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The effect of chloride concentration on early stages of pitting for type 304 stainless steel revealed by the AC impedance method

Authors
Journal
Corrosion Science
0010-938X
Publisher
Elsevier
Publication Date
Volume
39
Issue
2
Identifiers
DOI: 10.1016/s0010-938x(96)00127-8
Keywords
  • A. Stainless Steel
  • B. Polarization
  • B. Eis
  • C. Pitting Corrosion

Abstract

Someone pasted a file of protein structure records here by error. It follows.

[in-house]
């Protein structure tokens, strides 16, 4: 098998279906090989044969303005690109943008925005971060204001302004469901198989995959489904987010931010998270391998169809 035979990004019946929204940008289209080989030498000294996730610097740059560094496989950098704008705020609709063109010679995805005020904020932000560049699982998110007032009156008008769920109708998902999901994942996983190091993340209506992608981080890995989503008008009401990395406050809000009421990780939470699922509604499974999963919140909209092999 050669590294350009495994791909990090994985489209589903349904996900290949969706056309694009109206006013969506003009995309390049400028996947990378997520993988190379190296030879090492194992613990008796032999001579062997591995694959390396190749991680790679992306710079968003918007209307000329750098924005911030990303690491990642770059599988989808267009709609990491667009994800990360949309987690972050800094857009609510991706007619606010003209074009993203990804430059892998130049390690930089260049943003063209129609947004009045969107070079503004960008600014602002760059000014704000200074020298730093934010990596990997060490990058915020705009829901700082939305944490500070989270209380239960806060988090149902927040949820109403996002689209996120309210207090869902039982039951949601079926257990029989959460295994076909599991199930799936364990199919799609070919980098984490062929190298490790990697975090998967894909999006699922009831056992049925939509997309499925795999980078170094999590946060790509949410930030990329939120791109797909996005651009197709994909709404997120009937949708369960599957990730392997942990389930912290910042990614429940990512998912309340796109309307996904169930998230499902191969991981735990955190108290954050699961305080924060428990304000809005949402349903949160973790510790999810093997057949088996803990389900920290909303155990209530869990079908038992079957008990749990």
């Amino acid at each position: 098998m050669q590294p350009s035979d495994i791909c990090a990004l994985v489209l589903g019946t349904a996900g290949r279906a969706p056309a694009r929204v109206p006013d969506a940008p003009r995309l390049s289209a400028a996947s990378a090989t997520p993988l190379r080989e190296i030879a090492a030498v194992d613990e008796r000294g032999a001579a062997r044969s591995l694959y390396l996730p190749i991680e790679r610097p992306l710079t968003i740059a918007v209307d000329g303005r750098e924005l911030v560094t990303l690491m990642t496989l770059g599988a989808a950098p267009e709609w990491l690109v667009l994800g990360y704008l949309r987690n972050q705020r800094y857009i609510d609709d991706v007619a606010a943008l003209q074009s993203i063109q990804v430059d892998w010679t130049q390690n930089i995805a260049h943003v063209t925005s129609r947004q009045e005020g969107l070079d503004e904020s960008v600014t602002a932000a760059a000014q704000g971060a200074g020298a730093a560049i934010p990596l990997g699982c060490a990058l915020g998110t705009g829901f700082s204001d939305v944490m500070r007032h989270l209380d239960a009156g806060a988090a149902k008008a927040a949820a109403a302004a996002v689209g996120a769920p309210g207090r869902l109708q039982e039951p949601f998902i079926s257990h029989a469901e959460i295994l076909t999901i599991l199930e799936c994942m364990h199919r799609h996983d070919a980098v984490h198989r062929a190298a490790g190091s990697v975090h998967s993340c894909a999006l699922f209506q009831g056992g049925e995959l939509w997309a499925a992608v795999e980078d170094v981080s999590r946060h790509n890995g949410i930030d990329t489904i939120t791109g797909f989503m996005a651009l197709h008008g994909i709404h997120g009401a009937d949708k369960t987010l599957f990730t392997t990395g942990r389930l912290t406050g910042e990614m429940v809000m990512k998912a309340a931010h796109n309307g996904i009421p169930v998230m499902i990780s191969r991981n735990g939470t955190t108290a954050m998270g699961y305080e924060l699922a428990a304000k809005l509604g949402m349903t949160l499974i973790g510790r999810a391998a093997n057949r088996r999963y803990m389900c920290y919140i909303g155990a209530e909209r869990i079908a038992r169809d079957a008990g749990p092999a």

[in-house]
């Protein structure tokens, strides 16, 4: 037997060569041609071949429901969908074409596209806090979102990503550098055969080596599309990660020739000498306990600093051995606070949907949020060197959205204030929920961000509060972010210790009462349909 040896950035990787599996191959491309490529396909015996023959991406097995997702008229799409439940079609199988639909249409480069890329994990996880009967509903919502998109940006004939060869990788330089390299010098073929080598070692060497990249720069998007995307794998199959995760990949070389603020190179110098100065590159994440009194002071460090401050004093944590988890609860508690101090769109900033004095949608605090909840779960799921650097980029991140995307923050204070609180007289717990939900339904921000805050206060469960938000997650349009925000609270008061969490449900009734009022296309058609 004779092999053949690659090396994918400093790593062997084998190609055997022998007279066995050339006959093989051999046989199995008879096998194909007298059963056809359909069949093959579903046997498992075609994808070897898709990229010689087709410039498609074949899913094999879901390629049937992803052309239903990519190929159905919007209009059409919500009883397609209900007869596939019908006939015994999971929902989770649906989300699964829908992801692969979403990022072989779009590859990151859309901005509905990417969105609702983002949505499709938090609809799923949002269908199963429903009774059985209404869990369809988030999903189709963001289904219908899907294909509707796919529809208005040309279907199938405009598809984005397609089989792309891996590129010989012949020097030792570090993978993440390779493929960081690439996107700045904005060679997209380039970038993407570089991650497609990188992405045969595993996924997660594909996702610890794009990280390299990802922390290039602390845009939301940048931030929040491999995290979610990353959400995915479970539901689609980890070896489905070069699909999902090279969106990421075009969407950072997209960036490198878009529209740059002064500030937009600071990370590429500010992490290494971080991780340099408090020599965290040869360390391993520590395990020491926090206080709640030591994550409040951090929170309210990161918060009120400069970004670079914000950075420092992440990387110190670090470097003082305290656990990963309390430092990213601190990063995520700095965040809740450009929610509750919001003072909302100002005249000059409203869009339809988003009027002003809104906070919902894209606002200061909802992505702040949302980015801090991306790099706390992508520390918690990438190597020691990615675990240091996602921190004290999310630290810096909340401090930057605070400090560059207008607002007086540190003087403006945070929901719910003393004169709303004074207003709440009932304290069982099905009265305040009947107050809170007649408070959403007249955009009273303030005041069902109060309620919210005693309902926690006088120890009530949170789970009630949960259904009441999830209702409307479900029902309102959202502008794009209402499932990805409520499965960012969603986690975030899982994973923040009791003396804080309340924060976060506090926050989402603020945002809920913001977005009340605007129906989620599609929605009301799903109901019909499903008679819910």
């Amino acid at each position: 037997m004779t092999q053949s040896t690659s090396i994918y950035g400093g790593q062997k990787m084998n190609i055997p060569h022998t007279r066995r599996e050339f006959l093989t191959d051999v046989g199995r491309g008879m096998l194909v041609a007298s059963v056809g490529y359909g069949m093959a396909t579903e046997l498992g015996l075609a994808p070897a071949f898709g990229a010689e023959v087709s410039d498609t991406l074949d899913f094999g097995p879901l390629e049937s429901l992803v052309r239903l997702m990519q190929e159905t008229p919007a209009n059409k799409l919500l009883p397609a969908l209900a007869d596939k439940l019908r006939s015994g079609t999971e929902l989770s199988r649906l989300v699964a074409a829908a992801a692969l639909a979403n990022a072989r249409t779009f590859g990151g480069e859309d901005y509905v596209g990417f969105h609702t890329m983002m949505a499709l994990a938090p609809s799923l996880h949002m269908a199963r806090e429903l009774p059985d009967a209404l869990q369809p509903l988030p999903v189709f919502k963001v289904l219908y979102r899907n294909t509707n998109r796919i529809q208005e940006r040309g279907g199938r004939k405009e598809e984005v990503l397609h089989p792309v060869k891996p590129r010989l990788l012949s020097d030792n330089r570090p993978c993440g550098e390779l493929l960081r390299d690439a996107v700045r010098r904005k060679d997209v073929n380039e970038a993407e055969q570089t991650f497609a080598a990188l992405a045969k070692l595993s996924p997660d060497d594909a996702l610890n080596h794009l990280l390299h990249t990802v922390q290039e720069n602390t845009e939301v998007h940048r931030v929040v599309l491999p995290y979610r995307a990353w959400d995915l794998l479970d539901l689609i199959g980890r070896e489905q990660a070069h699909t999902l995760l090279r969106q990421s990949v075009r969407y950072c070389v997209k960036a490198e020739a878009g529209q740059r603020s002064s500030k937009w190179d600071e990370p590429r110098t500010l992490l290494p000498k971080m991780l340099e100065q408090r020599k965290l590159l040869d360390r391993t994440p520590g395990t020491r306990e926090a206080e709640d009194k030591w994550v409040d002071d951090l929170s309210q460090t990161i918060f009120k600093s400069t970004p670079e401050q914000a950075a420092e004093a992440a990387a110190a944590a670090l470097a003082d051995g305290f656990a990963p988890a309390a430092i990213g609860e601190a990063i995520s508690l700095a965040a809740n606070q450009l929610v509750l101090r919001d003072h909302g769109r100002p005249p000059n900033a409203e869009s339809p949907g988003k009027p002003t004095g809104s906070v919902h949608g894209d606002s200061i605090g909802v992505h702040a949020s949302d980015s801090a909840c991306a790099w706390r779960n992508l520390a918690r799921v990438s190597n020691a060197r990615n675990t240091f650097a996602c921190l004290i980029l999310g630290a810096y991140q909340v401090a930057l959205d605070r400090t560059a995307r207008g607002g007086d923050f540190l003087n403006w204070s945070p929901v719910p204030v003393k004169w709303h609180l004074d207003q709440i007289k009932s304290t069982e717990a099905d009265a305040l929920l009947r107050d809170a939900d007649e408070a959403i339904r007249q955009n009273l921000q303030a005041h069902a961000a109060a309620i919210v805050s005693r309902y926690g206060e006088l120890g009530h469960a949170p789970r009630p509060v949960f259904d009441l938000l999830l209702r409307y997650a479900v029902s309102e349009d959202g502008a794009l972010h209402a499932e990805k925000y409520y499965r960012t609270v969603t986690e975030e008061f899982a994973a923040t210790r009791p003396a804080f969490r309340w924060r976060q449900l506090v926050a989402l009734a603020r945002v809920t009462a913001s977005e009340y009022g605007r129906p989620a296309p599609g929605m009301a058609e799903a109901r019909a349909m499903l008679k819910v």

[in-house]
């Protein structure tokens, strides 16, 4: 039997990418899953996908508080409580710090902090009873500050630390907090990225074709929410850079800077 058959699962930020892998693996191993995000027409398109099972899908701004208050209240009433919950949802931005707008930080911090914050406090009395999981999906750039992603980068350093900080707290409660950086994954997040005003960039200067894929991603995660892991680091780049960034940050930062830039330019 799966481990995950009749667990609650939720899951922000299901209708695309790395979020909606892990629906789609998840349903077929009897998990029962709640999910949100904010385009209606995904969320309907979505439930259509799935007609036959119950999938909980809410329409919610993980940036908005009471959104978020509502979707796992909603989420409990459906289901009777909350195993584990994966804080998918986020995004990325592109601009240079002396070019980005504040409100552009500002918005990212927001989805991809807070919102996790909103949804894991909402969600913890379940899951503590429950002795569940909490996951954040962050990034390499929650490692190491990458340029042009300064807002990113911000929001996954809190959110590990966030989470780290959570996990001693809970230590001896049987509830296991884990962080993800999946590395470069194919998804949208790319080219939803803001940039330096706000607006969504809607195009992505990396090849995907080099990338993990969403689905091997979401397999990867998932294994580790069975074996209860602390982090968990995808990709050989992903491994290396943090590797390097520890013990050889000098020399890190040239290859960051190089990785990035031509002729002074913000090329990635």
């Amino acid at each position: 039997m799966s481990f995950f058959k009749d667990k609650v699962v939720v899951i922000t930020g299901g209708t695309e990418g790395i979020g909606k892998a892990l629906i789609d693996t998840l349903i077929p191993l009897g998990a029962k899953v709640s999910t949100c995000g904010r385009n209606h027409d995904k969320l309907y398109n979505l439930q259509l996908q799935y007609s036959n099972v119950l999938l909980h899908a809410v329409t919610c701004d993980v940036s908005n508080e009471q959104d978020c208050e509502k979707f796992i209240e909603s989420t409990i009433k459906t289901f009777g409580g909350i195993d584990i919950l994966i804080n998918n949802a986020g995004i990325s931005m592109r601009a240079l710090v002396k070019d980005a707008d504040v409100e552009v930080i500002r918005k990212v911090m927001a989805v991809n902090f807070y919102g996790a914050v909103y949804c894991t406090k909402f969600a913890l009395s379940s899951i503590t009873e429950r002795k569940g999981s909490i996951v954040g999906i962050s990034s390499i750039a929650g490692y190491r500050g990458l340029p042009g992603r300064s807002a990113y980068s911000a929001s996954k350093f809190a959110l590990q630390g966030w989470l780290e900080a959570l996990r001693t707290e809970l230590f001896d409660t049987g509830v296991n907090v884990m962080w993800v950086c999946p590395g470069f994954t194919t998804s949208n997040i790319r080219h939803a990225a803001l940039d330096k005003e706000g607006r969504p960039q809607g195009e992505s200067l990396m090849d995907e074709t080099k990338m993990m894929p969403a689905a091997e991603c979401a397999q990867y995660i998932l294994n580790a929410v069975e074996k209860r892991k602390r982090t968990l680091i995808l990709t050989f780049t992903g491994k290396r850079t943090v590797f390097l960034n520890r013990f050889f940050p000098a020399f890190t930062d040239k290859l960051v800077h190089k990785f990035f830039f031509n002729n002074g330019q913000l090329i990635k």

Abstract The effect of chloride concentration on early stages of pitting for Type 304 stainless steel has been studied by using an AC impedance method. The Warburg impedance coefficient, which is calculated from Bode plots, increases with increasing chloride concentration at low potentials in the passive region when the diffusion process begins to occur at the surface. For a pit which is nucleated under a given potential, there exists a minimum chloride concentration above which the pit on the surface of the steel can be activated into metastable propagation, and below which it cannot. It is also found the effect of chloride concentration is reflected qualitatively in the potential ( E m ) at which the metastable pit or pits start to grow on the surface of Type 304 stainless steel. The values of E m in millivolts linearly increases with the logarithm of chloride concentration of solution, following the equation, E m = −37 log( Cl −)−212.

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